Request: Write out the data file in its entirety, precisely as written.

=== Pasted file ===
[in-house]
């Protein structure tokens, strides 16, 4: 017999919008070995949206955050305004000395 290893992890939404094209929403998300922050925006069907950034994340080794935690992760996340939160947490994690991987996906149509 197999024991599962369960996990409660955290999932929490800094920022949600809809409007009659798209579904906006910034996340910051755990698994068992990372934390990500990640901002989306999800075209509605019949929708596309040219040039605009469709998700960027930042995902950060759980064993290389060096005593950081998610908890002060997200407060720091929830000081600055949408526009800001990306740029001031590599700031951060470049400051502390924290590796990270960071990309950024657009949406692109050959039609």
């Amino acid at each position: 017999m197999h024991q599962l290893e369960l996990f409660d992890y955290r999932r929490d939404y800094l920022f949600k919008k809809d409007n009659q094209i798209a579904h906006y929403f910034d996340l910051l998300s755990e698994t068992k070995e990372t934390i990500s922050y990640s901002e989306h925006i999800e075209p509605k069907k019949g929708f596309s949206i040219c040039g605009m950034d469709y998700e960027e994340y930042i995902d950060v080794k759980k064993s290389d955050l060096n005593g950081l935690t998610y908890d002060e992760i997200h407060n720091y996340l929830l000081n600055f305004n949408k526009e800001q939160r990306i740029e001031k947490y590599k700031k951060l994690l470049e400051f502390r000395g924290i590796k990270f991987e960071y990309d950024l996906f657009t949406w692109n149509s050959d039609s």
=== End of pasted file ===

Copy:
[in-house]
């Protein structure tokens, strides 16, 4: 017999919008070995949206955050305004000395 290893992890939404094209929403998300922050925006069907950034994340080794935690992760996340939160947490994690991987996906149509 197999024991599962369960996990409660955290999932929490800094920022949600809809409007009659798209579904906006910034996340910051755990698994068992990372934390990500990640901002989306999800075209509605019949929708596309040219040039605009469709998700960027930042995902950060759980064993290389060096005593950081998610908890002060997200407060720091929830000081600055949408526009800001990306740029001031590599700031951060470049400051502390924290590796990270960071990309950024657009949406692109050959039609």
């Amino acid at each position: 017999m197999h024991q599962l290893e369960l996990f409660d992890y955290r999932r929490d939404y800094l920022f949600k919008k809809d409007n009659q094209i798209a579904h906006y929403f910034d996340l910051l998300s755990e698994t068992k070995e990372t934390i990500s922050y990640s901002e989306h925006i999800e075209p509605k069907k019949g929708f596309s949206i040219c040039g605009m950034d469709y998700e960027e994340y930042i995902d950060v080794k759980k064993s290389d955050l060096n005593g950081l935690t998610y908890d002060e992760i997200h407060n720091y996340l929830l000081n600055f305004n949408k526009e800001q939160r990306i740029e001031k947490y590599k700031k951060l994690l470049e400051f502390r000395g924290i590796k990270f991987e960071y990309d950024l996906f657009t949406w692109n149509s050959d039609s």